“It’s so important for guys to recognize that God created us to be attracted to the opposite sex,” Smalley says. “There’s a biological way that God designed us to be pleased by the opposite sex. There’s this natural biological drawing toward women so that our species can continue.”
This issue is not all physical, though. According to renowned author and pastor Jack Hayford, a man’s visually stimulated behaviors can have intense, spiritual ramifications: “I think that beauty in a woman is intended to attract a man to an intimacy of relationship at a human level that precisely parallels the intimacy that we’re intended to know with God,” Hayford says.
Unfortunately, for many men, this pursuit of beauty has become a substitute for the pursuit of an intimate relationship with God. Smalley points out that there are two motivating factors that drive men in this endless quest: “One is the fear of loss, then the other one is the desire for gain,” he says.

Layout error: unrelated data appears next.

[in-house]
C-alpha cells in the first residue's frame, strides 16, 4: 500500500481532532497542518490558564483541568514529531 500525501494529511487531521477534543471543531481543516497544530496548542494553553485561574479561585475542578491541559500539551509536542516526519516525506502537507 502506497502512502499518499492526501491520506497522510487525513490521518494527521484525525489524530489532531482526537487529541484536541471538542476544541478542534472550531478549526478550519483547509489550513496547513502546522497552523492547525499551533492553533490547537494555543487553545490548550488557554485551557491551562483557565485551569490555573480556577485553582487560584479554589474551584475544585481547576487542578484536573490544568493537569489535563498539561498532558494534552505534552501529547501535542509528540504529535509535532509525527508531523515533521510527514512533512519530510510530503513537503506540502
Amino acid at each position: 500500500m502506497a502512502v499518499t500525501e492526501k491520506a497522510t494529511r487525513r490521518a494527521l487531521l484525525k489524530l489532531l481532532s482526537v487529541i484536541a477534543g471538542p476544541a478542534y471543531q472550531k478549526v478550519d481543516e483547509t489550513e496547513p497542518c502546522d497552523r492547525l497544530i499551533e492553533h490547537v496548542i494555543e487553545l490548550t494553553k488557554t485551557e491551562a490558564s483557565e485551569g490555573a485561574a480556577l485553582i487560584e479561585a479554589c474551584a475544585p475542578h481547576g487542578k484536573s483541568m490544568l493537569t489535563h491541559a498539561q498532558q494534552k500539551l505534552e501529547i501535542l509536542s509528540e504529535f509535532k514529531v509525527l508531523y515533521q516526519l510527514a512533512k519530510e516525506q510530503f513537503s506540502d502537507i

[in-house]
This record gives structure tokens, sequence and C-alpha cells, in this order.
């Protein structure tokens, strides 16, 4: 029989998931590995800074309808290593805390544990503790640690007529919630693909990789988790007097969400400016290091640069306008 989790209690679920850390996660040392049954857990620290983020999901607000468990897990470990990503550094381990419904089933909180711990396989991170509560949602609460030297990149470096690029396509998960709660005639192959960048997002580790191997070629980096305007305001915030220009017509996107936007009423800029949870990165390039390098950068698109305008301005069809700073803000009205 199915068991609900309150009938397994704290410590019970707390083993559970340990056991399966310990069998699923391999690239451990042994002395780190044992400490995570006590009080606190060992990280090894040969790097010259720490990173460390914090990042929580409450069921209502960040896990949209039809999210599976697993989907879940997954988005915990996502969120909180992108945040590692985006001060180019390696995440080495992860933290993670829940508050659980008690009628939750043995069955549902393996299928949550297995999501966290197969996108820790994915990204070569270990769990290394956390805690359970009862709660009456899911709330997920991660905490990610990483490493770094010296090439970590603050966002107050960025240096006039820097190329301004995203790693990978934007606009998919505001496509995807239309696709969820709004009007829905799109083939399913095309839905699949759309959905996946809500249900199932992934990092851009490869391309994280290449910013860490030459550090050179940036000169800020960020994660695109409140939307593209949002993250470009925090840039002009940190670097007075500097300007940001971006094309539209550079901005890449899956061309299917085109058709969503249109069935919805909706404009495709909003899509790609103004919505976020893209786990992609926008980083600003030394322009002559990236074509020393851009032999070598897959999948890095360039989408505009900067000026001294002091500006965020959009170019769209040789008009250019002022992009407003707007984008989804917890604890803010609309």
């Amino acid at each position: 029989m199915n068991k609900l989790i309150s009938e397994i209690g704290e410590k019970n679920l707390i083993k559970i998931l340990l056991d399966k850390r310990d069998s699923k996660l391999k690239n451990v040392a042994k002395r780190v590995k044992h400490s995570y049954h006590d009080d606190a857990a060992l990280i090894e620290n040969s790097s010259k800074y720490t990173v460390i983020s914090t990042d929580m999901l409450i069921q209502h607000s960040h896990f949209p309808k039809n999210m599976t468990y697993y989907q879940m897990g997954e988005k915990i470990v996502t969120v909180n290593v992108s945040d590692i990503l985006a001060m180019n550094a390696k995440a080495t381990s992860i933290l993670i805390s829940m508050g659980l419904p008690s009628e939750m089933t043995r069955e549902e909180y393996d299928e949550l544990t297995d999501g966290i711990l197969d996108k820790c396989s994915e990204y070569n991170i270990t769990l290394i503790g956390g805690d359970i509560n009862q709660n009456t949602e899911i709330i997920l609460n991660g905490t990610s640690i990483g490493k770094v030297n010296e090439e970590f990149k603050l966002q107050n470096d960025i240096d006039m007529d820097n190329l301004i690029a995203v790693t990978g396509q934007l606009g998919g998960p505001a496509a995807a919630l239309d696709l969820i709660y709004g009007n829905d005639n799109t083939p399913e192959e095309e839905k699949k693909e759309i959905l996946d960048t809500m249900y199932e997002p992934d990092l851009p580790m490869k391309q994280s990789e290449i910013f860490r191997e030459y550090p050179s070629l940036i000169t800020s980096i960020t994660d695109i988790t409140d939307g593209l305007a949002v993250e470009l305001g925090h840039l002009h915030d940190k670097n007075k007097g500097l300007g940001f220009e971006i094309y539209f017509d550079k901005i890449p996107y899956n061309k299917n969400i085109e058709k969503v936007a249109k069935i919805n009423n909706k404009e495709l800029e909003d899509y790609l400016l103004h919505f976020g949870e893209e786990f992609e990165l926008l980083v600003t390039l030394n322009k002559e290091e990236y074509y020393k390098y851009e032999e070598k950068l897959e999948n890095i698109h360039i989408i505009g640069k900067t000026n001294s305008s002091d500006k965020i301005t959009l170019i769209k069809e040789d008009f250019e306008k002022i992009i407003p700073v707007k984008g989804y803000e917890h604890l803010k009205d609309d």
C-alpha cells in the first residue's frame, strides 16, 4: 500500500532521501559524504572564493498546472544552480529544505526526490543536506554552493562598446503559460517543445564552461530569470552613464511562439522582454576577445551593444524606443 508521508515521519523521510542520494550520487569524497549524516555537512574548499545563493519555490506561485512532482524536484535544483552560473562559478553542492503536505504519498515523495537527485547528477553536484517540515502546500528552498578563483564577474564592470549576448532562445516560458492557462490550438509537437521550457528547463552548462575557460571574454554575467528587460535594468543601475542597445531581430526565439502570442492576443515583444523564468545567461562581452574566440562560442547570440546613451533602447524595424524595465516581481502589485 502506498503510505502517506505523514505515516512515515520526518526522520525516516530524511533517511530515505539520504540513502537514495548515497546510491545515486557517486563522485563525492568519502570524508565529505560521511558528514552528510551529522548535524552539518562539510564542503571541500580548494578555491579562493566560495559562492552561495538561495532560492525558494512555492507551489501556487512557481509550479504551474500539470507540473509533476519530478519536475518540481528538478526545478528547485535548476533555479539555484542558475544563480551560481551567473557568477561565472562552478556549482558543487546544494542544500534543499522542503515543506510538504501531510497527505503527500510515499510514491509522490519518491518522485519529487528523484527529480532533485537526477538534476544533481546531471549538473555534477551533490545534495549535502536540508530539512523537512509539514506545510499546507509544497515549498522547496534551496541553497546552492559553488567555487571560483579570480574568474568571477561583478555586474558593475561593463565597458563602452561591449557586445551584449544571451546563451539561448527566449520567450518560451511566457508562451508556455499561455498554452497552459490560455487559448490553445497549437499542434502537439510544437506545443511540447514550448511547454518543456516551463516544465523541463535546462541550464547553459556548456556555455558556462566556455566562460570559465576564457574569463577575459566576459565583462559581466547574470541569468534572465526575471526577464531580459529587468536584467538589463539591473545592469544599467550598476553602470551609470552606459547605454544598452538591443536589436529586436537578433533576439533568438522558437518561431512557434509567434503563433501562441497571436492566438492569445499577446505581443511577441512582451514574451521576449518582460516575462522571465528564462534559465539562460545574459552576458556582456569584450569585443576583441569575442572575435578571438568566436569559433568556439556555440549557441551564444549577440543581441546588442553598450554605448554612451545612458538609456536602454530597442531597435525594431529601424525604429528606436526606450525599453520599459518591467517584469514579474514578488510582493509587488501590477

“There’s a control element. We’ll do anything to control our own fate in life. We pursue women as a way to not feel alone. Beauty is pleasing to the eye. There’s that desire for gain.”
And that’s where most men get it wrong, making their pursuit of beauty more about personal pride instead of focusing the awe and appreciation back toward heaven.
“The reason [God] does anything good is to point us back to Himself,” says Joshua Harris, author of I Kissed Dating Goodbye. “The gratefulness that we feel for His creation, for just the wonder, the beauty of a woman, is ultimately to lead us to worship Him.”
Eye of the Beholder
While the male genetic code hasn’t changed much over time, technology certainly has. Thanks to publications such as Playboy and Maxim, along with the Internet and cable television, the floodgates of sensual imagery have been unleashed on our neural pathways.